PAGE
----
What You Should Do When You Don’t Like The Christmas Music

What You Should Do When You Don’t Like The Christmas Music November 20, 2018

Have valiantly swallowed down my annoyance at hearing Christmas music in every store I have warily entered in my quest to gather provender for the coming festivity later this week, a festivity that is not the incarnation of our Lord. I know I was very giving and magnanimous on Sunday, but Monday just about killed it until I managed to find my headphones and stop up my ears with Anthony Trollop mercifully drowning out the wailing and whining, “I’ll be home for Christmas” and all like manner of soupy, sappy, musically vapid noise filling every corner of every place of commerce. In other words, I keep swallowing it down, and it keeps coming back up.

I don’t mean for this blog corner to turn into a relentless, perseverating series about how upsetting it is that the world can’t live up to the church year. I promise, I will Not do that for a whole month. But there are times when the expectations of the world clash unkindly against the reality of life itself, whether or not you layer over that anxious space with any kind of Christian theology.

One such expectation of the world seems to be that you yourself should be happy, and that happiness is available to you by getting to have new shiny things. This expectation is almost immediately spoiled by facing down your own Christmas list. What’s the point of thinking about all the things that you want when you have to work methodically through your hoards of relations and friends. Even if you do like giving presents, which most of us do, the list stretches out before you without an ending point. And so obligation overshadows desire. Which means you had better go ahead and treat yourself.

And look, here I am thinking about Christmas, and angrily at that. Well done Worldwide Advertising Conspiracy. Well Done.

The trouble is, whether it is Thanksgiving or Christmas or the Fourth of July, the human project is a tragic one, and so whenever the holiday is, at some point before death, every human person will have some sad thing happen at a moment reserved for happiness. It may be that the whole family gets the flu at Christmas—or the church—as happened one year. Or it may be that someone has a health crisis and so every day leading up the holiday is spent in the hospital, and maybe you get to be at home or maybe not. Or worse, as for today, it may be that someone has died. So Matt is going off to do a funeral. And then there are others who are facing the long stretch between the turkey and the tinsel in the painful shock of a close knit family circle that has suddenly and irrevocably disintegrated.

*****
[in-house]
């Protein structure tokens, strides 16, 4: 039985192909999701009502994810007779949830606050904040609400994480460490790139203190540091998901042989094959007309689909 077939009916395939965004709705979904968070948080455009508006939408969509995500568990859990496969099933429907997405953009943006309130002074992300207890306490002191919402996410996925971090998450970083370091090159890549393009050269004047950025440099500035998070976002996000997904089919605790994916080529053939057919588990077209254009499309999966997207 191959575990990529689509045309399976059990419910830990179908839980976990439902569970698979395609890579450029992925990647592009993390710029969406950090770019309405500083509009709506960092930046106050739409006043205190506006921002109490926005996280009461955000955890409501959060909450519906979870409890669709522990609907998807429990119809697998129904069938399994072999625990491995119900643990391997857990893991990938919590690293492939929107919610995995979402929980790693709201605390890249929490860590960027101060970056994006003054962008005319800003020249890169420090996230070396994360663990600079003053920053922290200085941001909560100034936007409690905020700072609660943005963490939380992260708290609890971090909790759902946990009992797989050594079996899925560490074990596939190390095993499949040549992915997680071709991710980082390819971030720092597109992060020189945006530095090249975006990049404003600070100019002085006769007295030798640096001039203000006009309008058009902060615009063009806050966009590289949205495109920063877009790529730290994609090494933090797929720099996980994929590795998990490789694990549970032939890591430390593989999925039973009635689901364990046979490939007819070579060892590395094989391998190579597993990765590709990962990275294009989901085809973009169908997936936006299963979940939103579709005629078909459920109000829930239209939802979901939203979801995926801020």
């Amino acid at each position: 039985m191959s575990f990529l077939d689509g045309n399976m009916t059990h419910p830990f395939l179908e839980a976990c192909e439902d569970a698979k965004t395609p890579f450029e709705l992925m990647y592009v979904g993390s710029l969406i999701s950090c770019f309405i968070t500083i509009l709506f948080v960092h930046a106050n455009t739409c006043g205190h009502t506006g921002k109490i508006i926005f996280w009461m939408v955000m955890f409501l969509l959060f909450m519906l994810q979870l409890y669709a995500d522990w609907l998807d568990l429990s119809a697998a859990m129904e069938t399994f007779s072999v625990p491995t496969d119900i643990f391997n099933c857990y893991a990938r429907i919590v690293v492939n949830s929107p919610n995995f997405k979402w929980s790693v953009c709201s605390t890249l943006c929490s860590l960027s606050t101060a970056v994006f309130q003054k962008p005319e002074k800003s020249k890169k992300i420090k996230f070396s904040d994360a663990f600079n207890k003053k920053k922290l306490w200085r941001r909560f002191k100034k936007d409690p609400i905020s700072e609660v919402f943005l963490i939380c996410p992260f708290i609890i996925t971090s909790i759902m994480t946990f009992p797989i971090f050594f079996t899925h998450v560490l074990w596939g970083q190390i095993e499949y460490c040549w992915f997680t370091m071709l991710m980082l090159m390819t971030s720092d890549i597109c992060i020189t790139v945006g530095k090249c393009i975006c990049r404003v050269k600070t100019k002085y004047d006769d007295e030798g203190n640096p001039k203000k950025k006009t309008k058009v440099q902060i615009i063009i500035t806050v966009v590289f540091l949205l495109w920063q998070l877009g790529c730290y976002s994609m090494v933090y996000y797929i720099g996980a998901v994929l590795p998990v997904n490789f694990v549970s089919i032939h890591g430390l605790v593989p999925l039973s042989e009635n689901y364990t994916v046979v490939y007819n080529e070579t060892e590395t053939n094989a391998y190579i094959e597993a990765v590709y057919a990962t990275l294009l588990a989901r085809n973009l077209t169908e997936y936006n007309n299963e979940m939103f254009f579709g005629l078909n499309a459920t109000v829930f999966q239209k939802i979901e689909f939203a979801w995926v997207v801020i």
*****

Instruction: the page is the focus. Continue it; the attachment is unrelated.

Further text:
No matter how much the sound system screams about Christmas, these people are not going to be merry, or holly jolly. Happiness is not on the menu. They are facing the season down as if a battle. The jaw is set, the brow anxious. The heart wants it to be over already so that grief isn’t every moment sent before the inward eye, so that the gray dawn is allowed to relieve the crushing tragedies of life in the ordinary way.

Which means it is time for me to adopt my lately invented Holiday Attitude. As I rush through the brightly lit aisles, looking for stuff the way everyone else is, I must remember to open my eyes and smile. I must remember to spend every moment in every checkout line in prayer. I must remember that none of it matters. That all the plastic will melt away in the consuming fire of God’s holiness, at some point or other. I must remember that it doesn’t matter how any of us feel, least of all me, that feelings come and go, that none of us jostling there, trying to get one more thing crossed off a list, are God. But that in all the cacophony, the griefs and anxieties of this life are known to the very God who is not me, in the way that every cold sparrow is known, every gray hair is counted, every single trouble is remembered.

What I’m trying to say is, pray for me, I have to go back to Wegmans for butter.

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